When I first heard that Barbie was coming out with three new body types (petite, tall and curvy, in addition to the original doll’s proportions), I was torn.
On the one hand, I wanted to commend Mattel’s adaptiveness and, dare I say, progressiveness (or maybe ‘progressive-lite’ is more accurate). What is especially interesting is the release of the curvy-bodied doll, whose shape is the furthest departure from the traditional figure, and whose body type doesn’t fit original Barbie’s clothes. On the other hand, I feel as if capitalism has co-opted feminism for its own gains. This comes in the wake of other semi-feminist advertising campaigns such as CoverGirl’s #GirlsCan Campaign or Dove’s Campaign for Real Beauty.
“Oh great,” I think to myself, “now companies are using feminism to sell make up and Barbies to women?” How ironic.
When we were growing up, my sister and I had a lot of Barbies. She was the star of our playtime; we would dress and undress her, take her on adventures, cut her hair, colour on her with permanent markers, remove her limbs and use them as utensils—you know, girl stuff.
My mother later tells me she struggled over whether to let my sister and I have Barbies at all. While she wouldn’t have said her reasons were overtly feminist (as the label was perhaps a bit more controversial to her demographic than it is for mine), I think some idea of female independence or empowerment permeated my sister’s and my childhood.
While we were allowed to play with Barbie, our selection of toys (and books, movies and choice of activities) was intentionally diverse. In addition to Barbie and all her accessories, we also had Hot Wheels, Lego (and not the girl’s Lego sets either), My Little Ponies, Supersoaker water guns, Beanie Babies and, probably, whatever else was cool in the 90’s.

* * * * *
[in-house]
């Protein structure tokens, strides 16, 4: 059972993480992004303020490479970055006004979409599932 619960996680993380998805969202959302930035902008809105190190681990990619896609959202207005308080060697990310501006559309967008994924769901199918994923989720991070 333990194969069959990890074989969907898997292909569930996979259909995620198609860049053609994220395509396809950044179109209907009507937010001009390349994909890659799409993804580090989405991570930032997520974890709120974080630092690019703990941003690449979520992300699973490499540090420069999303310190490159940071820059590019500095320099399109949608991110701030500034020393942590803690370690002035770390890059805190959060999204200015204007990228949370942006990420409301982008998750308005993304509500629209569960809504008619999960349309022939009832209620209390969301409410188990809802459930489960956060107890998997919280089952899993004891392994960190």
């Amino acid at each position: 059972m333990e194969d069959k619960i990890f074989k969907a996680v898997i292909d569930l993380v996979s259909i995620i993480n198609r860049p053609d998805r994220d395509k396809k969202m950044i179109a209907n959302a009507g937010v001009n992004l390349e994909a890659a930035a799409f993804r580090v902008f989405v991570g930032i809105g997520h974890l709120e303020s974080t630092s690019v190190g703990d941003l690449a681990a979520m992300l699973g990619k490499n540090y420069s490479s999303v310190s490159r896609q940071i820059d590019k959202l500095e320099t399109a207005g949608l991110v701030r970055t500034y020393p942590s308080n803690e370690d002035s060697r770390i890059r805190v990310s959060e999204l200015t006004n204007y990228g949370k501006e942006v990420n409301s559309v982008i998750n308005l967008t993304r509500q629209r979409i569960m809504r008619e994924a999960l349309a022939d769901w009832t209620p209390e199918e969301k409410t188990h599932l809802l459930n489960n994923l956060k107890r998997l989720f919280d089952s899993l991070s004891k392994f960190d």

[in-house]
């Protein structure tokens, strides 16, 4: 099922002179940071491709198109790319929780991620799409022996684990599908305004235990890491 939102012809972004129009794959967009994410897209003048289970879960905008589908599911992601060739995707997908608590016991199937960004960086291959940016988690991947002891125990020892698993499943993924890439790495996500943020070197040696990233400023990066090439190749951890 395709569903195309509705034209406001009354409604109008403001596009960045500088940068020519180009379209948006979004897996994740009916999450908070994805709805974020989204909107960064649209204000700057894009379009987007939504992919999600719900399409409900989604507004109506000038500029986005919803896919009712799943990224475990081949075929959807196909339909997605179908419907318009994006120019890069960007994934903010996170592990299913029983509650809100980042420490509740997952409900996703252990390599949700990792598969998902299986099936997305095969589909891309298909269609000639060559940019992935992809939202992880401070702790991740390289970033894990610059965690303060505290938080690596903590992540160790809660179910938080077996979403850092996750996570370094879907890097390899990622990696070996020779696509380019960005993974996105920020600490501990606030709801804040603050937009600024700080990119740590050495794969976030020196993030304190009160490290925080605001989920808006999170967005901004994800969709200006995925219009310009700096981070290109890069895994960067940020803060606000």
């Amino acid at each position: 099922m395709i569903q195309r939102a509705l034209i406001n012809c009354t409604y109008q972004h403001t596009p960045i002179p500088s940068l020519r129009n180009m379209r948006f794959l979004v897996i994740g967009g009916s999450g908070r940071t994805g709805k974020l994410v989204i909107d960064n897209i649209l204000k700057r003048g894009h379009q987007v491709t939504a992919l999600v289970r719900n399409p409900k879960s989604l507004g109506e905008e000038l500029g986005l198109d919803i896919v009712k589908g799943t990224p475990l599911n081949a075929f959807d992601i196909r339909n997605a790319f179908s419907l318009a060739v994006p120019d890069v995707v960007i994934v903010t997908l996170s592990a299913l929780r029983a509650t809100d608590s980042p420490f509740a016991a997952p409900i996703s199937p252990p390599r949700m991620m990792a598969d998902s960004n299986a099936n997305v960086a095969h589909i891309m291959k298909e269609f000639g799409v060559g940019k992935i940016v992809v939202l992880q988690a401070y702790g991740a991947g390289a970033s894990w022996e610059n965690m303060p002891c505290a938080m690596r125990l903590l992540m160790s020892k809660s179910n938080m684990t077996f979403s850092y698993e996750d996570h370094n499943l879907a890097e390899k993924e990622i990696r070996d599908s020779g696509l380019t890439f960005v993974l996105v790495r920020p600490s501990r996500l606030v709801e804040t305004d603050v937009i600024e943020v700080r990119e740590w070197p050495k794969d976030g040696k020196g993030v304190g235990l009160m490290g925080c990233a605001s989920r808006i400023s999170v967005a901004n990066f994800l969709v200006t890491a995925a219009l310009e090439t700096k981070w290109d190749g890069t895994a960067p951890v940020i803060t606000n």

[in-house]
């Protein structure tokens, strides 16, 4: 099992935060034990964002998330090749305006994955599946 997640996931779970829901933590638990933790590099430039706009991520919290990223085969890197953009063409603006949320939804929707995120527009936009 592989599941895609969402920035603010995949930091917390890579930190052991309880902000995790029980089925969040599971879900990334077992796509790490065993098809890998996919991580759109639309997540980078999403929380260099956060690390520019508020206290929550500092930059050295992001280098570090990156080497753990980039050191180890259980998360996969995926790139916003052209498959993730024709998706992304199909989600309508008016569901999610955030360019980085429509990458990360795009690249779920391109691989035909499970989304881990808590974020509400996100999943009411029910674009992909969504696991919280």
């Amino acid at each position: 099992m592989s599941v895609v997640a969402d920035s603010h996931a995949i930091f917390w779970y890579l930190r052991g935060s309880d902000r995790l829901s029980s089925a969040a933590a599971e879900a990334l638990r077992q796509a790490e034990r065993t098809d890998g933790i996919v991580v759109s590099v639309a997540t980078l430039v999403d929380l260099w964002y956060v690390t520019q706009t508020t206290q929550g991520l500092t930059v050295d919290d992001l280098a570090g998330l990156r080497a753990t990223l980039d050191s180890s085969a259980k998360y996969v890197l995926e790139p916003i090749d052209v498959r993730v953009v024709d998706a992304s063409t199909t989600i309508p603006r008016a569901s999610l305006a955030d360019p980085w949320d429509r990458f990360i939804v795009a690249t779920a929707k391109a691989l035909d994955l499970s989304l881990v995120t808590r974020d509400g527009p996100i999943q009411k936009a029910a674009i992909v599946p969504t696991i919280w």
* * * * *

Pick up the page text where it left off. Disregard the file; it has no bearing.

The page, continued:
However, there were some toys definitely never allowed into our home – namely, the Easy-Bake Oven. Apparently, it was considered a little too old fashioned for our mother’s tastes. Instead, my sister and I got the Creepy Crawler Bug Maker machine. It’s basically like an Easy-Bake Oven, except you bake liquid (‘Plastigoop’) into rubbery spiders and worms. And then, there is the added step (not advertised) of hiding the finished products in people’s shoes (as my sister and I often did).
But things have since changed.
I notice it most when I visit my cousin’s kids – the gendered division between toys, clothes, bedroom décor, TV shows, proper behaviour, etc. Apparently, toys are more divided by gender now than they were prior to the 1990’s. For instance, blue toolboxes, trucks and building sets for boys, pink kitchen sets, dolls and everything princess for girls. What’s more, some toy makers, like Lego, now release building sets catered specifically to girls (in more ‘feminine colours’) meant to create things like grocery stores or dollhouses – which seem to reinforce gender stereotypes. Lego pirate ships for boys, Lego grocery stores for girls.
As Maria Montessori has stated, “Play is the work of the child.” In other words, it is through play children learn about the options and activities available to, and appropriate for, them. Feminists have argued that gender socialization begins extremely early and continues to shape children’s identities through play activities.
But this (recent) extreme segregation between boy’s and girl’s toys has not been met without pushback. Companies like Target have recently decided to eliminate ‘boys’ and ‘girls’ signs from toy and bedding departments, and The Gap recently launched gender-neutral infant and children’s clothing lines. These efforts are intended to reduce the force of gender stereotyping – especially for those of such a young age.
The idea is, regardless of gender, we ought to be able to decide what careers, activities and lives we would like to pursue.
So, perhaps Mattel’s release of Barbie’s new body types is timely. While we may have reason to be suspicious the new Barbie bodies is nothing more than a marketing ploy (Barbie sales had dropped 20 per cent between 2012-14), the fact the company decided embracing a kind of diversity was their best bet at success is certainly interesting. Optimistically, I think changes like this might actually signify a positive, and more inclusive, shift in social values.
Personally, I’m looking forward to the release of a Dad Bod Ken.
Tracy de Boer, a PhD student in Philosophy, is a member of the Rotman Institute of Philosophy. She is passionate about the ways philosophy can help us to think about and improve our everyday lives. This piece originally appeared on the Rotman Institute’s website.